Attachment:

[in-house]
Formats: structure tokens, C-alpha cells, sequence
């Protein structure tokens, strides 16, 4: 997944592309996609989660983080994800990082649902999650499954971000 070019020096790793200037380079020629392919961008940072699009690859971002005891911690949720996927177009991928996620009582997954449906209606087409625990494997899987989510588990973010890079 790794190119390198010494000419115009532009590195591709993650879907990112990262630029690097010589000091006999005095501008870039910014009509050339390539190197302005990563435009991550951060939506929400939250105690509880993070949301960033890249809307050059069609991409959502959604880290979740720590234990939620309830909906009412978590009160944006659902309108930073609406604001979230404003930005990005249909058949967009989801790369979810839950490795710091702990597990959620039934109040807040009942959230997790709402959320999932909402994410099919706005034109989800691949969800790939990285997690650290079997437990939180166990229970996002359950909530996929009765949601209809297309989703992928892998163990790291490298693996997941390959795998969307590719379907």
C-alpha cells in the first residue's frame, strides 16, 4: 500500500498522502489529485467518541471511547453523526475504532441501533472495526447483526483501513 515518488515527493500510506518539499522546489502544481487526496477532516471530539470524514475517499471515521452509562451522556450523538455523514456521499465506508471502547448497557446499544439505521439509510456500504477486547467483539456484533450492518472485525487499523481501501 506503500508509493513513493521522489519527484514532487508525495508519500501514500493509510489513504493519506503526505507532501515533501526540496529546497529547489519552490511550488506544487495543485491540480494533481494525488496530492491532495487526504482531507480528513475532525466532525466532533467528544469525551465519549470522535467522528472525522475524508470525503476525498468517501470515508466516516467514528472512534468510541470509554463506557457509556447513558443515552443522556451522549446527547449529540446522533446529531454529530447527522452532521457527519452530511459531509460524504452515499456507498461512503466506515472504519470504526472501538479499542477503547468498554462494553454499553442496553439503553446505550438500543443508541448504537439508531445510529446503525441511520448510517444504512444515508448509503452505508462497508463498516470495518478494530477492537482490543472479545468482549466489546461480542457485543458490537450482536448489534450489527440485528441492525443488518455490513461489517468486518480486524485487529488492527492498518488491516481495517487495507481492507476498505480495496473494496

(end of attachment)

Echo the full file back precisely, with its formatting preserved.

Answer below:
[in-house]
Formats: structure tokens, C-alpha cells, sequence
């Protein structure tokens, strides 16, 4: 997944592309996609989660983080994800990082649902999650499954971000 070019020096790793200037380079020629392919961008940072699009690859971002005891911690949720996927177009991928996620009582997954449906209606087409625990494997899987989510588990973010890079 790794190119390198010494000419115009532009590195591709993650879907990112990262630029690097010589000091006999005095501008870039910014009509050339390539190197302005990563435009991550951060939506929400939250105690509880993070949301960033890249809307050059069609991409959502959604880290979740720590234990939620309830909906009412978590009160944006659902309108930073609406604001979230404003930005990005249909058949967009989801790369979810839950490795710091702990597990959620039934109040807040009942959230997790709402959320999932909402994410099919706005034109989800691949969800790939990285997690650290079997437990939180166990229970996002359950909530996929009765949601209809297309989703992928892998163990790291490298693996997941390959795998969307590719379907």
C-alpha cells in the first residue's frame, strides 16, 4: 500500500498522502489529485467518541471511547453523526475504532441501533472495526447483526483501513 515518488515527493500510506518539499522546489502544481487526496477532516471530539470524514475517499471515521452509562451522556450523538455523514456521499465506508471502547448497557446499544439505521439509510456500504477486547467483539456484533450492518472485525487499523481501501 506503500508509493513513493521522489519527484514532487508525495508519500501514500493509510489513504493519506503526505507532501515533501526540496529546497529547489519552490511550488506544487495543485491540480494533481494525488496530492491532495487526504482531507480528513475532525466532525466532533467528544469525551465519549470522535467522528472525522475524508470525503476525498468517501470515508466516516467514528472512534468510541470509554463506557457509556447513558443515552443522556451522549446527547449529540446522533446529531454529530447527522452532521457527519452530511459531509460524504452515499456507498461512503466506515472504519470504526472501538479499542477503547468498554462494553454499553442496553439503553446505550438500543443508541448504537439508531445510529446503525441511520448510517444504512444515508448509503452505508462497508463498516470495518478494530477492537482490543472479545468482549466489546461480542457485543458490537450482536448489534450489527440485528441492525443488518455490513461489517468486518480486524485487529488492527492498518488491516481495517487495507481492507476498505480495496473494496